Teams in the same pool play each other twice, both at home and away in the group stage, beginning on the weekend of 12/13/14 October 2017, and continuing through to 19/20 January 2018, before the pool winners and three best runners-up progressed to the quarter finals.
Teams are awarded competition points, based on match result. Teams receive 4 points for a win, 2 points for a draw, 1 attacking bonus point for scoring four or more tries in a match and 1 defensive bonus point for losing a match by seven points or fewer.
In the event of a tie between two or more teams, the following tie-breakers will be used, as directed by EPCR:
- Where teams have played each other
- The club with the greater number of competition points from only matches involving tied teams.
- If equal, the club with the best aggregate points difference from those matches.
- If equal, the club that scored the most tries in those matches.
- Where teams remain tied and/or have not played each other in the competition (i.e. are from different pools)
- The club with the best aggregate points difference from the pool stage.
- If equal, the club that scored the most tries in the pool stage.
- If equal, the club with the fewest players suspended in the pool stage.
- If equal, the drawing of lots will determine a club's ranking.
|Winner of each pool, advance to quarter-finals.|
|Three highest-scoring second-place teams advance to quarter-finals.|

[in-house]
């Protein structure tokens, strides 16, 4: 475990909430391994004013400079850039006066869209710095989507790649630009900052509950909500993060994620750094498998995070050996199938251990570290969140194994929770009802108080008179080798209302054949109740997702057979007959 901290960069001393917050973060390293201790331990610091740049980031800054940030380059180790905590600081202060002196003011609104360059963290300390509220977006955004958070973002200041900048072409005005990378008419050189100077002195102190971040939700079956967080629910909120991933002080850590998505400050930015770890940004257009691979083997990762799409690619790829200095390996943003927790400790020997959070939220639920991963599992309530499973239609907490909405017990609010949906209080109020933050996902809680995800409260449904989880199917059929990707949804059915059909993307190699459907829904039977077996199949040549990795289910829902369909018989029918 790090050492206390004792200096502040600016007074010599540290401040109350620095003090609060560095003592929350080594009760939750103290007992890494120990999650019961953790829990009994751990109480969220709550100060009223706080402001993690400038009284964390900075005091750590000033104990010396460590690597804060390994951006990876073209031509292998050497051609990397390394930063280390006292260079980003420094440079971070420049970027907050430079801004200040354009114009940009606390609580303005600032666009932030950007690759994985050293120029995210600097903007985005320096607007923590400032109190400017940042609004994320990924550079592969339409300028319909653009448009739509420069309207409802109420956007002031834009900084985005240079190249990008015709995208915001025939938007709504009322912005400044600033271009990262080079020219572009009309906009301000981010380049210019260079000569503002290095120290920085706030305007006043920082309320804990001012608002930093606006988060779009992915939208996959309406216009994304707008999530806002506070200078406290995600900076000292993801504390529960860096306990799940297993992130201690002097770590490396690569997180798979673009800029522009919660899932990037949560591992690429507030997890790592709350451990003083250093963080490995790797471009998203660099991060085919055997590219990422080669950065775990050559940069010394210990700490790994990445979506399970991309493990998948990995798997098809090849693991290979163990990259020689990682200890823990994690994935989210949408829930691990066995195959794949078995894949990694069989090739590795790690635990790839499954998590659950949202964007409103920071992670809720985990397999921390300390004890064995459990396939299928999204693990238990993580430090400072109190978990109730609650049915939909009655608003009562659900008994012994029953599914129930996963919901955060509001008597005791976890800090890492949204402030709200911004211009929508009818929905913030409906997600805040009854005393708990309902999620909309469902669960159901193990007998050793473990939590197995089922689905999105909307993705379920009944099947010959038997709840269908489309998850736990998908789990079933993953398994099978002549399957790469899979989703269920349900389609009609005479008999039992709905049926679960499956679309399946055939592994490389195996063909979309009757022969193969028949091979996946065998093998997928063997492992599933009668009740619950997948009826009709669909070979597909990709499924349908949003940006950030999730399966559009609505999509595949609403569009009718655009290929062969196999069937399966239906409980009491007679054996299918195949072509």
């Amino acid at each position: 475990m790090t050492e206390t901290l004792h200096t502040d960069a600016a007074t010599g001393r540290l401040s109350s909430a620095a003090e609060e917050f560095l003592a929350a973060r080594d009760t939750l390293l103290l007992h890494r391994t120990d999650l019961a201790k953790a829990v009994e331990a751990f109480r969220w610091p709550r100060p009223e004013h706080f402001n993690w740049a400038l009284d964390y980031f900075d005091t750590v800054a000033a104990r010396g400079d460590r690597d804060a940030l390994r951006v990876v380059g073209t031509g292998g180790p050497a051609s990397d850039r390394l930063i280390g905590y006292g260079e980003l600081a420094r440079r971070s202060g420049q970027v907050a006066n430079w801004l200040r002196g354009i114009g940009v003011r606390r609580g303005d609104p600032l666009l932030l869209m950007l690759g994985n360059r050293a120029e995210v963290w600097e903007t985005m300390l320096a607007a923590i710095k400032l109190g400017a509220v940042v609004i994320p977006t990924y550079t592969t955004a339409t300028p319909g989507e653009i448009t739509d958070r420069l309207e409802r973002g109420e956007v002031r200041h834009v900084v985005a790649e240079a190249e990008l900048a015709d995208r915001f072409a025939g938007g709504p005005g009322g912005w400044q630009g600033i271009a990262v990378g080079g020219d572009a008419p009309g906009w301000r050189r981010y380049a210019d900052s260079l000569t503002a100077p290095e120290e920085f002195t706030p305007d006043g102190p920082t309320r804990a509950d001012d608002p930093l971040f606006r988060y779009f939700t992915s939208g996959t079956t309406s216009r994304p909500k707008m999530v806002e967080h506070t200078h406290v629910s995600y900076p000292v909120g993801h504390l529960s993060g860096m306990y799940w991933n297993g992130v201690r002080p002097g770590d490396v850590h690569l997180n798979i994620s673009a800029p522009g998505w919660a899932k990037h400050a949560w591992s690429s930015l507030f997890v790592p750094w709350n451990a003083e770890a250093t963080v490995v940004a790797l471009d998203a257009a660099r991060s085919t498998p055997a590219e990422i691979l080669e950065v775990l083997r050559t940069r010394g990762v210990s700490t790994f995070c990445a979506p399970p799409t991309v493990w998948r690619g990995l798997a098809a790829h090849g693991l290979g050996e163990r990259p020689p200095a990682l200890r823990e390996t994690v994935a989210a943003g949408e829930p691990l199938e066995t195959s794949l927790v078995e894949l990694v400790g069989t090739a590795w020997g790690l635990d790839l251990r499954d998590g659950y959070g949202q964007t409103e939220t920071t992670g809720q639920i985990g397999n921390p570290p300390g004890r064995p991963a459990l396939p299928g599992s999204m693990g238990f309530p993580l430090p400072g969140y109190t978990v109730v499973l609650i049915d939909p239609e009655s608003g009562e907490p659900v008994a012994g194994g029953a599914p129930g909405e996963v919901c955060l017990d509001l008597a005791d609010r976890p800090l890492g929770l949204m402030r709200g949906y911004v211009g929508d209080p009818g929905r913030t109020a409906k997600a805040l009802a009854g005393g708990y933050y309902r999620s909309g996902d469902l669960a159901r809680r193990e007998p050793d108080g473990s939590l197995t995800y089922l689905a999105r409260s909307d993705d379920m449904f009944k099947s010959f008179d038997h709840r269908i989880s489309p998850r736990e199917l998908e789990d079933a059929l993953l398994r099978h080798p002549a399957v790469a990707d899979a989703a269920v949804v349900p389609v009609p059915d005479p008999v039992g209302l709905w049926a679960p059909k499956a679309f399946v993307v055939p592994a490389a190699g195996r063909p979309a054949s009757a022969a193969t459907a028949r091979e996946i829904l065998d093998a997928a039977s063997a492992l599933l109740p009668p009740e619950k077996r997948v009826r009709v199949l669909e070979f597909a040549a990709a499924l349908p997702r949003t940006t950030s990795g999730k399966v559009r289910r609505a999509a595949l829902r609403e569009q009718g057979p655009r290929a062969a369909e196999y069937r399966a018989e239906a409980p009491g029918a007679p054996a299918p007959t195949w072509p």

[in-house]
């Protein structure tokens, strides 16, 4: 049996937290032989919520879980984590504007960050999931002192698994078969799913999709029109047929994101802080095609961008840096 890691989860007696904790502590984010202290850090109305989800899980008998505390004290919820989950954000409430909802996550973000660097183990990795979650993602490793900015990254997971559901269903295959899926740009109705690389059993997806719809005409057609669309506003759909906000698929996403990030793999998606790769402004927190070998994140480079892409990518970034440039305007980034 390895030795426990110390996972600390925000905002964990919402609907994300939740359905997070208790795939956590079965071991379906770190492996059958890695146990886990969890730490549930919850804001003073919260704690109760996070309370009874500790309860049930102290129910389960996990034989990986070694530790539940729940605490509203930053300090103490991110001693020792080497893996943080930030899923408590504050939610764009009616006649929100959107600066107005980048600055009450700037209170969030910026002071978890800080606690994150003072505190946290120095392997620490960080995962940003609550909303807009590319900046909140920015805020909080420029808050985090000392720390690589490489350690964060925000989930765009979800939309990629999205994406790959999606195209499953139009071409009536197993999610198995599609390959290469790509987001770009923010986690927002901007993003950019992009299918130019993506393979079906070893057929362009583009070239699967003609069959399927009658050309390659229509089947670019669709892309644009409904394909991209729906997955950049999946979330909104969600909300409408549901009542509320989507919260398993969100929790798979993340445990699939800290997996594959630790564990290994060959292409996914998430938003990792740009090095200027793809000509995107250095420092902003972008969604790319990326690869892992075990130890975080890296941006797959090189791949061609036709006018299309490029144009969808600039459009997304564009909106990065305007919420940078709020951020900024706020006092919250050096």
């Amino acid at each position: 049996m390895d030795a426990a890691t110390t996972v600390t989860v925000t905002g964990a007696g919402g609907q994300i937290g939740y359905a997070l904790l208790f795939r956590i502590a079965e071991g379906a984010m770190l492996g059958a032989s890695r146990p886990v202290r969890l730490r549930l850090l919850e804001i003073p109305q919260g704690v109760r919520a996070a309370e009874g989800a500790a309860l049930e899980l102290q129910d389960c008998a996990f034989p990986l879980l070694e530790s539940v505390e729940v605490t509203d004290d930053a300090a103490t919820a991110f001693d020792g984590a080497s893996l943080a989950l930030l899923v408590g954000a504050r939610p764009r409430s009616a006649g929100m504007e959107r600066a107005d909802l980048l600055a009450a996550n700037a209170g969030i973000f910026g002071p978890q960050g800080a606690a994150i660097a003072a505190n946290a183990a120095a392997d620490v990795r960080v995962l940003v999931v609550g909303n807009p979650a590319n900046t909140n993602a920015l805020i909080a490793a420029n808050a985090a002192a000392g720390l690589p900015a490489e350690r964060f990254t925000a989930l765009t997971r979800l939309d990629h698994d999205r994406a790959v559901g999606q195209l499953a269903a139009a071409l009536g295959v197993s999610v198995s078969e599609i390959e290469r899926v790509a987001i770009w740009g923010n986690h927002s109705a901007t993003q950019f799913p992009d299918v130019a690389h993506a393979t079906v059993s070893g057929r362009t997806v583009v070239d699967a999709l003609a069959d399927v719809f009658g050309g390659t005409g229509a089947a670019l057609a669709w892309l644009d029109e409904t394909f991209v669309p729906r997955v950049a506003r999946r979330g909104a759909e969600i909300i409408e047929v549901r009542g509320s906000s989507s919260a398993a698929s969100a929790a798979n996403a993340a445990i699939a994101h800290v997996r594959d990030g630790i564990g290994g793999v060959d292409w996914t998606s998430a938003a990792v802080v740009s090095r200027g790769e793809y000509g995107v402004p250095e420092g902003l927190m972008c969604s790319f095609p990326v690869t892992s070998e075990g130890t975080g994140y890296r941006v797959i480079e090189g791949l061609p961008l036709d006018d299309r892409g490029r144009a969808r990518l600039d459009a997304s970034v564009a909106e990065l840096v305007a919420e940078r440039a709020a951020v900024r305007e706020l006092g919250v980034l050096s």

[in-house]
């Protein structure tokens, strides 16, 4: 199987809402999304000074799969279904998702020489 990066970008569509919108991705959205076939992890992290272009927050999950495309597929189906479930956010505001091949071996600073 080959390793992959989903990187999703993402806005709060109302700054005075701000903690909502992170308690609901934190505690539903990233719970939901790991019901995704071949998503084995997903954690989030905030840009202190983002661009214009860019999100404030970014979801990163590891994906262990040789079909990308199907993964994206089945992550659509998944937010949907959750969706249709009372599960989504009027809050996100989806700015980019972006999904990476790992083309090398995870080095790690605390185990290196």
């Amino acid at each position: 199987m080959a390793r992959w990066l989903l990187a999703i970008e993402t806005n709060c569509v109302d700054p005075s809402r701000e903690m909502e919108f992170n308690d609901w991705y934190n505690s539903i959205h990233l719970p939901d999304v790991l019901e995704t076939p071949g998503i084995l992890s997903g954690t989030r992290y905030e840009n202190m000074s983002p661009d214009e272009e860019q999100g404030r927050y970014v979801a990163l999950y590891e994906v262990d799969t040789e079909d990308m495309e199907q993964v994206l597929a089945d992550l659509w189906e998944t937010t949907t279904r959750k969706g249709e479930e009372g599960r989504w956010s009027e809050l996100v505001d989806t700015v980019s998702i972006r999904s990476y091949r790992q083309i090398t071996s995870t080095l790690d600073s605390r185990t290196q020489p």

|Newcastle Falcons (2)||6||6||0||0||229||122||+107||33||15||4||0||28|
|Cardiff Blues (5)||6||5||0||1||99||95||+4||12||10||1||0||21|
|Stade Français (8)||6||3||0||3||151||166||–15||21||21||3||2||17|
Ranking of pool leaders and runners-upEdit
The eight qualifiers are ranked according to their performance in the pool stage and compete in the quarter-finals which will be held on the weekend of 30/31 March 2018. The four top teams will host the quarter-finals against the four lower teams in a 1v8, 2v7, 3v6 and 4v5 format.
The semi-finals will played on the weekend of 20/21/22 April 2018. In lieu of the draw that used to determine the semi-final pairing, EPCR announced that a fixed semi-final bracket would be set in advance, and that the home team would be designated based on "performances by clubs during the pool stages as well as the achievement of a winning a quarter-final match away from home".
Home advantage will be awarded as follows:
30 March 2018
|Newcastle Falcons (2)||25–10||(7) Brive|
|Try: S. Wilson 17' c
Kibirige 23' m
Tait (2) 58' m, 67' m
Con: Flood (1/4) 18'
Pen: Hodgson (1/1) 80'
|Report||Try: Herjean 27' c|
Con: Bézy (1/1) 28'
Pen: Bézy (1/1) 22'
30 March 2018
|Pau (1)||35–32||(8) Stade Français|
|Try: Vatubua 4' c
Stanley 22' c
Daubagna 37' c
Lespiaucq-Brettes 52' m
Con: Taylor (3/4) 5', 23', 38'
Pen: Taylor (3/4) 16', 31', 74'
|Report||Try: Daguin 6' c|
Francoz 40' c
Camara 43' c
O'Connor 78' m
Con: Plisson (3/4) 6', 40', 44'
Pen: Plisson (2/2) 42', 59'
31 March 2018
|Connacht (3)||28–33||(6) Gloucester|
|Try: Marmion 7' m
Aki 19' m
Adeolokun 45' m
Healy 70' c
Con: Ronaldson (1/1) 71'